Punters must unite to ward off the Affordability Police
My good lady wife sent me a text the other day which read: would you mind hovering upstairs before I get home?
As a devoted husband, I always aim to please, so did my best. I thought it was an odd request but assumed there must be a sensible rationale behind it so I set about my mission. It was only when she walked through the door three hours later that I realised there had been an awful miscommunication.
There I was, unsuccessfully attempting to levitate on the landing, bemoaning my beer belly and the various other reasons I was failing to achieve take-off, when it became clear that my better half was, in fact, worrying about our dirty carpets. She had wanted me to hoover, not hover.
Some things are important. Spelling is important. One missing letter can change the course of a man's afternoon. And petitions are important. Petitions can change the course of history. You, my friend, if you haven't already, need to sign the petition calling for the government to "Stop the implementation of betting affordability/financial risk checks".
The petition can be found on the UK government and parliament petitions website. It is registered in the name of Jockey Club chief executive Nevin Truesdale, but he speaks for the whole of the racing industry and its customers. He speaks for me and he speaks for you because by reading the Racing Post you must have a love of sport or betting – and most likely both.
Racing, the UK's second-largest sport, could be under existential threat unless you sign this petition. And sports betting, my greatest passion for three decades, may become a dark journey underground for many punters to unlicensed, unregulated sites unless you sign this petition.
Truesdale by name, truth-speaker by nature – his detailed justification for this petition is absolutely spot-on – and the punting community need to give Truesdale the support he requires to make maximum impact in the corridors of power. If 100,000 people sign his petition, the proposal to stop the hugely damaging affordability checks will be considered for debate in parliament.
How long does it take to sign a petition? Less time than it takes to make a cup of tea. Less time than it takes for me to make love to my aforementioned wife. There is no excuse for lethargy here. If you fail to sign the petition, don't come moaning to me in the summer that your only option for placing a bet is with Big Dodgy Dave Bookmakers in the Royal Oak car park.
It is crucial to get this subject debated fully in parliament. Rushed and distracted MPs can be quick to make judgements ("Ooh, is this supposed to tackle problem gambling? Ok, I'll go along with that then – that'll make me look good...") without considering every consequence. As with so many potential laws, the probable knock-on effects only reveal themselves when you have a jolly good think about things.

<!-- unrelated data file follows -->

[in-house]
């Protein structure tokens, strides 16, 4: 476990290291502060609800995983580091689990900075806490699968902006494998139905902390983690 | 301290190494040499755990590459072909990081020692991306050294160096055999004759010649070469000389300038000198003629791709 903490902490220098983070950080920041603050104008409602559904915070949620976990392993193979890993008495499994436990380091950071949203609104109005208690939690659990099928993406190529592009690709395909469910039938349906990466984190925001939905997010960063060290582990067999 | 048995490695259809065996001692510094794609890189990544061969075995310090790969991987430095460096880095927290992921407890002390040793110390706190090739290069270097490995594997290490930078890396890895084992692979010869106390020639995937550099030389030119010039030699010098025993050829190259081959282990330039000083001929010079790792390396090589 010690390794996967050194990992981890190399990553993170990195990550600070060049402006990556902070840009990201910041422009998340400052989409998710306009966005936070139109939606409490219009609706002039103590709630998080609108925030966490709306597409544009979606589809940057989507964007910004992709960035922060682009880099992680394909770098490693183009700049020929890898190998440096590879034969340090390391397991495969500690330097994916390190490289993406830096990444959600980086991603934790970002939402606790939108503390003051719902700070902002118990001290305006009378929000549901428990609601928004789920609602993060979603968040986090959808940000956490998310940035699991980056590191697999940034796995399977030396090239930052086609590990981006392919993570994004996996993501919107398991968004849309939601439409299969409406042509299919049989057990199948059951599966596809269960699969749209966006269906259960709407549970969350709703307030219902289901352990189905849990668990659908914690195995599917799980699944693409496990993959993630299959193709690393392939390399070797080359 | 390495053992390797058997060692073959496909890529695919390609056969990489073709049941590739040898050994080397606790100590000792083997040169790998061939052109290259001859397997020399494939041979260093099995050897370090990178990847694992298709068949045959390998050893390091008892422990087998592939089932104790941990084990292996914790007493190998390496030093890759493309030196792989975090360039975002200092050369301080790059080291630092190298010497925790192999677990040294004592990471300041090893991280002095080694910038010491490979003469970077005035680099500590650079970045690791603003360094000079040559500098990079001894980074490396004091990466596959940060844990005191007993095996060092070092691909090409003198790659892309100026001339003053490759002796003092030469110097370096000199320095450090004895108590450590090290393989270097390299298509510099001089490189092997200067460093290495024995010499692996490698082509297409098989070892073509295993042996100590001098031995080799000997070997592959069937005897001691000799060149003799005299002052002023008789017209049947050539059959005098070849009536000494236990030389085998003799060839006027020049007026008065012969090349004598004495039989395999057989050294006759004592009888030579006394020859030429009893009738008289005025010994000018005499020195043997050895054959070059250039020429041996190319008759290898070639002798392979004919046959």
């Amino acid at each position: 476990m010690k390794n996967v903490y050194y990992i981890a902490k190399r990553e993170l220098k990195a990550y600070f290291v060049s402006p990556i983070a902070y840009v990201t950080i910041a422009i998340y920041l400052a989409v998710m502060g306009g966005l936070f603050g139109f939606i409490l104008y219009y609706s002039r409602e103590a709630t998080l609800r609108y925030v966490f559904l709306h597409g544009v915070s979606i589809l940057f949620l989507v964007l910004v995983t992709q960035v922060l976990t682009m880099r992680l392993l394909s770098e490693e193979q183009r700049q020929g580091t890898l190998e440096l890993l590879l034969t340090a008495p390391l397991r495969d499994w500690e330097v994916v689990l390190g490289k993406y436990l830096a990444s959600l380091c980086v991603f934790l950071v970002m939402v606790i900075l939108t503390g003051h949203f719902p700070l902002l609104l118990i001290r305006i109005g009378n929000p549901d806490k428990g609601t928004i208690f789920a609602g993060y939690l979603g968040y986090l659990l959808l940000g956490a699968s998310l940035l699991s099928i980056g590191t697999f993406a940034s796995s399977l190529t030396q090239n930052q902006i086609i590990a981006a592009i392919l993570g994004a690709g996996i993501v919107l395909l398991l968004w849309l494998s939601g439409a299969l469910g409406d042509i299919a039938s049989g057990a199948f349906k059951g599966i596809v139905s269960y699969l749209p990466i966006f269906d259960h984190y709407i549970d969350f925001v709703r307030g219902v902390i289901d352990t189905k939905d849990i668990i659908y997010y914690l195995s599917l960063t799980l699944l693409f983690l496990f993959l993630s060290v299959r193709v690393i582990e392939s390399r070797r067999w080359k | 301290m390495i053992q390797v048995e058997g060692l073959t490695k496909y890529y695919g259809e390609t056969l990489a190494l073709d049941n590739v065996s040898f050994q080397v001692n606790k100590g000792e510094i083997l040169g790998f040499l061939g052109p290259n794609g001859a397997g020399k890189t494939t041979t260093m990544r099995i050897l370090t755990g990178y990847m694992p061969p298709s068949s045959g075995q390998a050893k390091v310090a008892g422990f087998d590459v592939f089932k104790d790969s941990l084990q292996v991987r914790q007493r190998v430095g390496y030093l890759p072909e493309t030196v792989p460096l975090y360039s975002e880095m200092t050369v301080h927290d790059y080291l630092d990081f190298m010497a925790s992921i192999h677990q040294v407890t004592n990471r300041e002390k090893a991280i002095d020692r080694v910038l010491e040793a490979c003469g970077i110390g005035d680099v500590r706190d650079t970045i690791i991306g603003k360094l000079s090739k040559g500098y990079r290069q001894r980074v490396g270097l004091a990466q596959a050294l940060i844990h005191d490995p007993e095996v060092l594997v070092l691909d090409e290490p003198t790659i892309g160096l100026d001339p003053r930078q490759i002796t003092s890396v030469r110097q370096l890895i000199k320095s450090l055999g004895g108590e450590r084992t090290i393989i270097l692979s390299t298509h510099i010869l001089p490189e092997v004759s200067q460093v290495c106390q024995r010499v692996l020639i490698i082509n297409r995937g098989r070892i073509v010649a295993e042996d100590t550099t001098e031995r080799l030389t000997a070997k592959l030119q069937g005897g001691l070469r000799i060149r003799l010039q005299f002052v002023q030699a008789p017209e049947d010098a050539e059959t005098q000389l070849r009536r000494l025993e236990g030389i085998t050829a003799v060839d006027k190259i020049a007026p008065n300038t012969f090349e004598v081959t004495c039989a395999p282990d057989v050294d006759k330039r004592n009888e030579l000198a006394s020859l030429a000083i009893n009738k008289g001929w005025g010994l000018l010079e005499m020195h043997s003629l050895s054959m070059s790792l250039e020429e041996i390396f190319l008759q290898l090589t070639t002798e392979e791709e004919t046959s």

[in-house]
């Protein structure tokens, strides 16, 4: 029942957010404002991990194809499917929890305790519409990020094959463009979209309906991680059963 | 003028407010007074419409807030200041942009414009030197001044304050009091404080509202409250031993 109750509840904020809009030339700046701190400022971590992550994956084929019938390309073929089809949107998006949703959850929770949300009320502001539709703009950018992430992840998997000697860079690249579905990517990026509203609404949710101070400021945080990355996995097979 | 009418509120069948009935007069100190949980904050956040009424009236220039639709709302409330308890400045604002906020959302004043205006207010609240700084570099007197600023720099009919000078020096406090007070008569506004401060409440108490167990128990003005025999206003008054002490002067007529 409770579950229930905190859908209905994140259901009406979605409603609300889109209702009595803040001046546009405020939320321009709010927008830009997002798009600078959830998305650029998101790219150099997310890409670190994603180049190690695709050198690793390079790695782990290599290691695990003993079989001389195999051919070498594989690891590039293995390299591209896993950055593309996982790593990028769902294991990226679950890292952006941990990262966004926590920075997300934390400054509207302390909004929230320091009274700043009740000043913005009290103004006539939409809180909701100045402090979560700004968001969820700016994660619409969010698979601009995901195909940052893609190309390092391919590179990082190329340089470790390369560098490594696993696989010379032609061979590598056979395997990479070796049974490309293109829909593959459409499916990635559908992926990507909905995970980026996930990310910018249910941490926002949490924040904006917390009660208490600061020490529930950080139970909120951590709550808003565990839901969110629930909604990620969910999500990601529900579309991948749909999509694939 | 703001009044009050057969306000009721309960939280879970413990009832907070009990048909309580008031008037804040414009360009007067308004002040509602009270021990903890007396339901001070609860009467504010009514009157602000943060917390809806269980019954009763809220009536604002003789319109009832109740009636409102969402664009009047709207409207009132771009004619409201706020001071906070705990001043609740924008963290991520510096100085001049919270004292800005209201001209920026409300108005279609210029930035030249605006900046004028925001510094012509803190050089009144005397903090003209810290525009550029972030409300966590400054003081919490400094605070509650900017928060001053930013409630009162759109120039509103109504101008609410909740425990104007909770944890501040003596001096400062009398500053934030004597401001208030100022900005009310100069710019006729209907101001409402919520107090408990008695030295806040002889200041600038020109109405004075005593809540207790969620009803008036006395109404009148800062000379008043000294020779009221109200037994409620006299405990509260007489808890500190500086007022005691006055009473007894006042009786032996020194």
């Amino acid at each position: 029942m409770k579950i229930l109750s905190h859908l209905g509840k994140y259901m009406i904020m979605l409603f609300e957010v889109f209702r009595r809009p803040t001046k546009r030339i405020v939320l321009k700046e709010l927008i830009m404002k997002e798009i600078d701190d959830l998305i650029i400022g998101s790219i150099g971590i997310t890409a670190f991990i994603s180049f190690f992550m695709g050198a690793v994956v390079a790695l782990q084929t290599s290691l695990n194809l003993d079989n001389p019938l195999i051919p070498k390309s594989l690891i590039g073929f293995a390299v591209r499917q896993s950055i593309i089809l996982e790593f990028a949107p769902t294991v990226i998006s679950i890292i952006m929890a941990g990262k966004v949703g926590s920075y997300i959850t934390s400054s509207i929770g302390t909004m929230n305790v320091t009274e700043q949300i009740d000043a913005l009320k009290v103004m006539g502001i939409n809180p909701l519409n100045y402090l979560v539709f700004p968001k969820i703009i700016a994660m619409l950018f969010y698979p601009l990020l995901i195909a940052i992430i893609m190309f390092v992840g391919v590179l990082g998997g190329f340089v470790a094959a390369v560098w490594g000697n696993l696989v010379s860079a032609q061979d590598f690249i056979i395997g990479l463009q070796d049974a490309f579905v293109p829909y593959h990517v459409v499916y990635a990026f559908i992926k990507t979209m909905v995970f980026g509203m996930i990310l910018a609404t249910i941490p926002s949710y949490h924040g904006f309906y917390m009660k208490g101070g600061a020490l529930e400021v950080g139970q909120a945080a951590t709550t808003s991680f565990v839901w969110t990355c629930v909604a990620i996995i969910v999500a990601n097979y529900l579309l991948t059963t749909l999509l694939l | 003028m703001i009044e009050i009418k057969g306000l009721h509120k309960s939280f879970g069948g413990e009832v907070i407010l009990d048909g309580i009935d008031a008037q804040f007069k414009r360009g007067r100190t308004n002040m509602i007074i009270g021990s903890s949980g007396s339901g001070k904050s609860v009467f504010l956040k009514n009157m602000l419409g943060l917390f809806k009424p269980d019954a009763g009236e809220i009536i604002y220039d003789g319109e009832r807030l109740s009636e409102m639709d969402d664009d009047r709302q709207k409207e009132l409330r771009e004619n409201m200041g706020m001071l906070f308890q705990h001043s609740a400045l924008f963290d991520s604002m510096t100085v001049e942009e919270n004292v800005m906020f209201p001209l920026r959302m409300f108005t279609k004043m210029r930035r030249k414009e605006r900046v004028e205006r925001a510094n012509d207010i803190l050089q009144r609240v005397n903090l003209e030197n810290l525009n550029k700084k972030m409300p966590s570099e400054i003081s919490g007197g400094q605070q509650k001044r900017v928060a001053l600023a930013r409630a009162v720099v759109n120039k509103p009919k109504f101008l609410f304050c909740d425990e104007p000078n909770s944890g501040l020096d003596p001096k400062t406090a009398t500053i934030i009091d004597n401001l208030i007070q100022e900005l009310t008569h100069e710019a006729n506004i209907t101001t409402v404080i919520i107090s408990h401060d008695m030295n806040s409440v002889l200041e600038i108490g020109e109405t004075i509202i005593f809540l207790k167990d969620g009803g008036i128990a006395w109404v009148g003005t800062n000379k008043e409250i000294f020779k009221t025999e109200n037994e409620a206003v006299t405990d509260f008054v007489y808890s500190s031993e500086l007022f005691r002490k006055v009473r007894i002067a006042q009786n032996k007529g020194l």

If making a law which aimed to get rid of problem gambling actually destroyed racing and decimated licensed bookmaking in the process, surely there is not a sane MP in the Commons who would look back fondly on their work. And the place is full of people who adore racing (not to mention the long line of avid racing fans in the British monarchy, like Queen Camilla).
Guy Opperman, MP for Hexham and Minister of State for Employment, has ridden at Cheltenham. He rode a winner at Sedgefield as recently as 2019. Philip Davies, MP for Shipley, is a board member of the Racehorse Owners Association.
Matt Hancock, MP for West Suffolk, moved a debate in Westminster Hall last month on the Future of Horseracing. It is clear from the Parallel Parliament minutes of that gathering that Hancock fully understands the stark contrast between online casino gambling (and FOBTs) and using skill and judgement to predict the winner of a sporting contest. Opperman, Davies and Hancock can lead the defence of racing and betting if 100,000 petition signatures are secured.
I'm a Celebrity... Get Me Out of Here? Well, I'm a punter – get me some civil liberties. Why are the government planning to tell me how I can spend my money?
If I want to buy 10,000 National Lottery tickets a day, they will not bat an eyelid. If I want to buy and drink 25 cans of lager a day, I can. If I want to buy 50 new chairs tomorrow, stack them on top of each other in my garden, climb to the summit of the chair mountain in just my pants and repeatedly shout to the rest of the neighbourhood: "I am the king of the world and I can fly unaided to the moon!", I can.
Do you think any of that is a good idea? No, me neither, but I am free to do so. If, though, I want a £1.37 bet on a golf tournament which I have spent six hours expertly analysing, it seems I may soon be brought in for questioning by the Affordability Police.
With a proper debate, there should be enough sound judges in the House of Commons for the majority to realise this potential legislation is unworthy and would be counterproductive.
Let us pray our politicians see sense. Sign the petition, please.
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